13 Zero Calorie Foods To Add To Your Plate
The whole thinking behind “zero-calorie foods” is that they contain fewer calories than the body uses to break them down. But just because they have very little calories don’t mean they have to have very little taste. The following foods are big on taste and have such a slight caloric load they won’t put a dent in your daily total.
Cucumbers contain so much water in them it’s not surprising that they’re low in calories. That’s why cucumbers make a great adornment to most salads, especially when the salad is full of other low-cal veggies. You can eat until you feel full, while still keeping your total number of calories to a minimum. Combine this sort of eating with a more active lifestyle, and you start to tip the scales in your favor, literally and figuratively. Plus it’s only 16 calories per serving.
Ok, I know what you’re thinking. No need to turn your nose up on sea vegetables. Kelp is loaded with vitamin K, which helps keep bones strong, along with a natural fiber called alginate, which may help block fat absorption, according to research from Newcastle University in the UK. For only 6 calories per 4-ounce serving, try mixing Sea Tangle Kelp Noodles into salads, soups, and stir-fries.
A half-cup of cooked asparagus will set you back only 20 calories. Plus, you’ll get hefty doses of vitamins K and A, and B vitamins such as folic acid. Since B vitamins play a role in breaking down sugars and starches, eating asparagus may help regulate blood sugar and fend off type 2 diabetes.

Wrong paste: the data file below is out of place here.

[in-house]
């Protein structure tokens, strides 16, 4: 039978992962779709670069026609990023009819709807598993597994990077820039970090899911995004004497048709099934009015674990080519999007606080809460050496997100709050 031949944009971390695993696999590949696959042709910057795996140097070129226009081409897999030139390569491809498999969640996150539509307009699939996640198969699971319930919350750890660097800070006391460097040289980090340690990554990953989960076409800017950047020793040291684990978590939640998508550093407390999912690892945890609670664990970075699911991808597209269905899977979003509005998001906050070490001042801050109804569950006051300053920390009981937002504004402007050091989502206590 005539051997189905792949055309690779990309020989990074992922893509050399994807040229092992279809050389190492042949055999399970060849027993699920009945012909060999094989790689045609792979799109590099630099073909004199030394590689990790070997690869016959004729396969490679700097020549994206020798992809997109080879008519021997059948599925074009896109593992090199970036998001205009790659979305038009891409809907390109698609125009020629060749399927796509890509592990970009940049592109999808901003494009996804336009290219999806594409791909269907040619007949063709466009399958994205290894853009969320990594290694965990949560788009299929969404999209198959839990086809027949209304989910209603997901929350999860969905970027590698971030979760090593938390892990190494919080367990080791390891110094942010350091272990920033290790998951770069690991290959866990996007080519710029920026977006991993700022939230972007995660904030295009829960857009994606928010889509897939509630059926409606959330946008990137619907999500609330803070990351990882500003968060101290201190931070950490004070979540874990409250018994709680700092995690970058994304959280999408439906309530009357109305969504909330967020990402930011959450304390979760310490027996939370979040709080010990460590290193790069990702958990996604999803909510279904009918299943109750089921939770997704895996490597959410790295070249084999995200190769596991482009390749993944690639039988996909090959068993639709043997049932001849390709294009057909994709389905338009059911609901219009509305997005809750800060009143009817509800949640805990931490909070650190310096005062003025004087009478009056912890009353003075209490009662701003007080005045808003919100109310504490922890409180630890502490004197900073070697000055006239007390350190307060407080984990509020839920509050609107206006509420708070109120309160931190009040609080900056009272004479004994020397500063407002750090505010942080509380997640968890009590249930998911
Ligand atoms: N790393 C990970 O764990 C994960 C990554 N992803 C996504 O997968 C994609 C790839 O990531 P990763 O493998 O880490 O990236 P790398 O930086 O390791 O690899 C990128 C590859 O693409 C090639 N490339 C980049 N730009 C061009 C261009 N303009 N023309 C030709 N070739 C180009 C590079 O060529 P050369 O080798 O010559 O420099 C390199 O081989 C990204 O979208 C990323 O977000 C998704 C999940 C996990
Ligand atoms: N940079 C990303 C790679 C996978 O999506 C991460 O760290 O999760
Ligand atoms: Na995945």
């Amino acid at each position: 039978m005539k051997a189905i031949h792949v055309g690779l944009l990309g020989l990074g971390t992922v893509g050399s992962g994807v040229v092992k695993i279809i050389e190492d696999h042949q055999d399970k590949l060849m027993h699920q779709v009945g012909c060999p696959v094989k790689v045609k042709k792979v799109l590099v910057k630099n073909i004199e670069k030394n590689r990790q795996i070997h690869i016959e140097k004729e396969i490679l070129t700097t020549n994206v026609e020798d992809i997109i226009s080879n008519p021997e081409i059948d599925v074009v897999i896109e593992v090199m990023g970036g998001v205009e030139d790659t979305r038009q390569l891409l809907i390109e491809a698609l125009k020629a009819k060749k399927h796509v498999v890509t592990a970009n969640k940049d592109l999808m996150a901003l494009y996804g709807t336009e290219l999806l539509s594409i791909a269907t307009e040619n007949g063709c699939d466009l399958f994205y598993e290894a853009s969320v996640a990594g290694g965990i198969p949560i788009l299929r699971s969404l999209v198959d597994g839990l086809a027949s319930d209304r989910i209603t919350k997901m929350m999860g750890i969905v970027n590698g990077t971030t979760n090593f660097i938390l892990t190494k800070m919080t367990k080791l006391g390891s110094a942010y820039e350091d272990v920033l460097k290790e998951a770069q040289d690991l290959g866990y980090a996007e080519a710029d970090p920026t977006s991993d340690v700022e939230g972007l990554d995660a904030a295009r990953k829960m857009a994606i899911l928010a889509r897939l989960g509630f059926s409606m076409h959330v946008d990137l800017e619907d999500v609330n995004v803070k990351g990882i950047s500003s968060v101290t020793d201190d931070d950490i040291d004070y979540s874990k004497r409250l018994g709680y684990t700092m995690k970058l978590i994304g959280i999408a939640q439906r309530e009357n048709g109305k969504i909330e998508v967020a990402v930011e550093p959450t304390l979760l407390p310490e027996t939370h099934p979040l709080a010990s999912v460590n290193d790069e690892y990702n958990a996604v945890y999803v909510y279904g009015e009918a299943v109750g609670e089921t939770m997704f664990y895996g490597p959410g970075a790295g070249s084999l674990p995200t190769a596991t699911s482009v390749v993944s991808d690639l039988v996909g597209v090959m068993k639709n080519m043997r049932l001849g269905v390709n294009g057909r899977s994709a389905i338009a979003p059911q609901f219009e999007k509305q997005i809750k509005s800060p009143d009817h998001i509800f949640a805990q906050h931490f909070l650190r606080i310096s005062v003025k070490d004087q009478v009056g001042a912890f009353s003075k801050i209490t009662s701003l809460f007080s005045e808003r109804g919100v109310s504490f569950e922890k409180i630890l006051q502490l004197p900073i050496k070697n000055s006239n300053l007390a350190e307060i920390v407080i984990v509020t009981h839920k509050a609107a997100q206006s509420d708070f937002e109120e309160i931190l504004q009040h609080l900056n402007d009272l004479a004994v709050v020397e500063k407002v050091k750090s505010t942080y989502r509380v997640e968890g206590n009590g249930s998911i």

Celery is another food that is filled with water. The stringy nature of celery makes it seem as if it only exists to hold the water it contains. What you’ll typically see is celery with peanut butter or cream-based fillings inside of it, and you’ll want to avoid those if you are keeping track of calories, as they can swing it back the other way quite quickly. Total calories per 100g serving: 16
Packed with beta-carotene, apricots can help fight cancer and heart disease as well as protect your eyesight. Eating three or more daily servings of fruit rich in vitamins A, C, and E and carotenoids like beta-carotene may lower your risk of macular degeneration, the dominant cause of age-related vision loss. When participants in a study published in the Archives of Ophthalmology ate this much fruit they were 36 percent less likely to suffer from the disease compared to those who consumed 1.5 servings or less of fruit daily.
This summertime fruit is loaded with citrulline, an amino acid that the body converts to arginine, and arginine may aid weight loss. Researchers found that obese mice that were fed arginine supplements burned more fat and gained more lean muscle than those that did not receive them, according to a Journal of Nutrition study.
All squashes are full of vitamins and belly-filling fiber. But summer squash has one advantage: you can eat more of it without gaining weight. In fact, you can have two times more summer squash than winter squash for the same number of calories.
The turnip sometimes takes a backseat to more popular root vegetables, like carrots and potatoes, but its nutritional benefits shouldn’t be overlooked. The root contains cancer-fighting glucosinolates and is a good source of fiber, calcium, and potassium.